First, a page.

Jake works in Python. Python is a very flexible language, and Jake has some co-workers who like to exploit it as much as possible.

Specifically, they’re notorious for taking advantage of how any symbol can be redefined, as needed. Is int a built-in function? Yes. But what if you want to have a variable called int? No problem! Just go ahead and do it. Python won’t mind if you do int = int(5).

Sure, any linter will complain about the possible confusion, but do you really think this developer checks the linter output?

Now, this particular block of code happens to be a test, which Jake provided because it’s one of the more head-scratching versions of this pattern, but it’s representative of this approach.

def test_parameters(self, name, value, float = True):
    fcb = read_parameters(SERVER_ADDRESS)
    type = ''
    if valid_key():
        type = 'float'
        if type == 'float':
    if float:
        self.assertEqual(global_name, name)

    default = fcb.get_default(name)
    self.assertEqual(default, value)
    range = fcb.get_range(name)

type, float and range are all built-in types in Python. Using variables with that name are not a great choice, but honestly, that’s little stuff compared to the general weirdness of this test.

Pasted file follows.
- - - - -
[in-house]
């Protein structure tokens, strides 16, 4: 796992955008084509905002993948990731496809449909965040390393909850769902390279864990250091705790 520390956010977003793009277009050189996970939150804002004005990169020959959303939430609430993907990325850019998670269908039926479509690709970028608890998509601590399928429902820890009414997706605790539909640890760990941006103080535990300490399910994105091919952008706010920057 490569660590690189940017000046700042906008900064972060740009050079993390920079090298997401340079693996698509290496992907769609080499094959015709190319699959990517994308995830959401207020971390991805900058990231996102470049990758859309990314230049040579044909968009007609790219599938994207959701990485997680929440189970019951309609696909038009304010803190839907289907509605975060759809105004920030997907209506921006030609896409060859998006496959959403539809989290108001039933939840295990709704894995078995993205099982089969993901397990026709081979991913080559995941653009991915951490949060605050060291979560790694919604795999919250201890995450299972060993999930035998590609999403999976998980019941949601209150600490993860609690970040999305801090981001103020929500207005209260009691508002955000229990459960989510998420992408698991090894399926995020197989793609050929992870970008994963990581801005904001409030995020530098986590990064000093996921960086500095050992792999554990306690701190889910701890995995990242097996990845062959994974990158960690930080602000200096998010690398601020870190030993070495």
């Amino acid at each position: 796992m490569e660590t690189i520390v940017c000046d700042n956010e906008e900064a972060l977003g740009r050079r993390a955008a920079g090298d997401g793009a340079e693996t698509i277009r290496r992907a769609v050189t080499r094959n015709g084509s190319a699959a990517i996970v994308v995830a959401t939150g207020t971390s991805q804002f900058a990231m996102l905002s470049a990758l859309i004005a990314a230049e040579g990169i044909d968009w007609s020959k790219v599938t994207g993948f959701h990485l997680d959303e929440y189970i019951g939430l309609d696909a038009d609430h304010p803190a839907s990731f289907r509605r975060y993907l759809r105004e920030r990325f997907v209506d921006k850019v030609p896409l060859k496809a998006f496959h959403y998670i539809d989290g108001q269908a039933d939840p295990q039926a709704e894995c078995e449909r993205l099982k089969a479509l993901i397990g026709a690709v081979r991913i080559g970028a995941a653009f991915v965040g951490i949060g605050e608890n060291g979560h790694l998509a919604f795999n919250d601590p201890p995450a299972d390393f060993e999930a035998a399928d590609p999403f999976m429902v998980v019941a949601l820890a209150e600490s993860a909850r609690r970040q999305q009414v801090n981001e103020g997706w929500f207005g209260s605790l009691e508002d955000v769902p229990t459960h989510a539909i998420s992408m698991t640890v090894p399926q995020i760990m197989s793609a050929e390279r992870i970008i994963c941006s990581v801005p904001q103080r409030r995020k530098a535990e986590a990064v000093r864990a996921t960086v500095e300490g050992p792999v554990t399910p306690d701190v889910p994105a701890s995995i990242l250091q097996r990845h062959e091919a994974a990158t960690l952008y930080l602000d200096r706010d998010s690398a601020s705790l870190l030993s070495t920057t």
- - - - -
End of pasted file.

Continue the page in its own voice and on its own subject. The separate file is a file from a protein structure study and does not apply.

First, we have the pattern where we set a variable and then immediately check its value. It’s probably a case where they indented incorrectly, but honestly, it’s a little hard to be sure.

global_name is one of the rare things that has a vaguely accurate name, as it’s actually a global variable. In a test. That’s definitely a bad idea.

But the real problem, and the real WTF here, is: what is this test about? Are we checking whether or not parameters are properly assigned their type? Are we checking that the name matches up with a global variable? How is that global variable getting set? Does it tie into the mysterious no-parameter valid_key method? If this is what one test looks like, what does the rest of the code look like?

There are a lot of questions that this block opens up, but the real question is: do I want the answer to any of those questions?

Probably not.

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